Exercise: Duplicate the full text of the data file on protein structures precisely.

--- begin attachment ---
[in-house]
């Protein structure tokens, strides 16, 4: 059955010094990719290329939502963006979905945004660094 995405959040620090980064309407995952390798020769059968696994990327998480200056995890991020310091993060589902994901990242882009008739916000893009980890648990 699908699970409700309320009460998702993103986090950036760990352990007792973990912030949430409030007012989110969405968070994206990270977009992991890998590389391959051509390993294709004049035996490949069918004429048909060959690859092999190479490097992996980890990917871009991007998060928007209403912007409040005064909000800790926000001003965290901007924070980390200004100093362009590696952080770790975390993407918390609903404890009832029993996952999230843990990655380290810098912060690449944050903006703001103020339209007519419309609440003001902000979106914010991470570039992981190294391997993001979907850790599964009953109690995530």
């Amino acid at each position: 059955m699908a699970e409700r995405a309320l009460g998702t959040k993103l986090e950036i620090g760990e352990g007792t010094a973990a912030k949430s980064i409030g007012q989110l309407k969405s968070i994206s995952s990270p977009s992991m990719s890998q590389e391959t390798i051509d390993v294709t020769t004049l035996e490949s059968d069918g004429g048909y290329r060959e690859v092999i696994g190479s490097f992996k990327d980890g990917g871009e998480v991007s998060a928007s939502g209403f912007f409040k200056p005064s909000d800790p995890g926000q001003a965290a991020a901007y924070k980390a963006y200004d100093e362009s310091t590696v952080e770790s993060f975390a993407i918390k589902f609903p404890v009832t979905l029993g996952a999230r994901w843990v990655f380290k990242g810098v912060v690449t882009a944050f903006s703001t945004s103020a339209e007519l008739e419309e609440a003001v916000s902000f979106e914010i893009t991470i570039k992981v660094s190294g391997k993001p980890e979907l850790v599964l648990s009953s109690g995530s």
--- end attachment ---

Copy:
[in-house]
């Protein structure tokens, strides 16, 4: 059955010094990719290329939502963006979905945004660094 995405959040620090980064309407995952390798020769059968696994990327998480200056995890991020310091993060589902994901990242882009008739916000893009980890648990 699908699970409700309320009460998702993103986090950036760990352990007792973990912030949430409030007012989110969405968070994206990270977009992991890998590389391959051509390993294709004049035996490949069918004429048909060959690859092999190479490097992996980890990917871009991007998060928007209403912007409040005064909000800790926000001003965290901007924070980390200004100093362009590696952080770790975390993407918390609903404890009832029993996952999230843990990655380290810098912060690449944050903006703001103020339209007519419309609440003001902000979106914010991470570039992981190294391997993001979907850790599964009953109690995530």
């Amino acid at each position: 059955m699908a699970e409700r995405a309320l009460g998702t959040k993103l986090e950036i620090g760990e352990g007792t010094a973990a912030k949430s980064i409030g007012q989110l309407k969405s968070i994206s995952s990270p977009s992991m990719s890998q590389e391959t390798i051509d390993v294709t020769t004049l035996e490949s059968d069918g004429g048909y290329r060959e690859v092999i696994g190479s490097f992996k990327d980890g990917g871009e998480v991007s998060a928007s939502g209403f912007f409040k200056p005064s909000d800790p995890g926000q001003a965290a991020a901007y924070k980390a963006y200004d100093e362009s310091t590696v952080e770790s993060f975390a993407i918390k589902f609903p404890v009832t979905l029993g996952a999230r994901w843990v990655f380290k990242g810098v912060v690449t882009a944050f903006s703001t945004s103020a339209e007519l008739e419309e609440a003001v916000s902000f979106e914010i893009t991470i570039k992981v660094s190294g391997k993001p980890e979907l850790v599964l648990s009953s109690g995530s």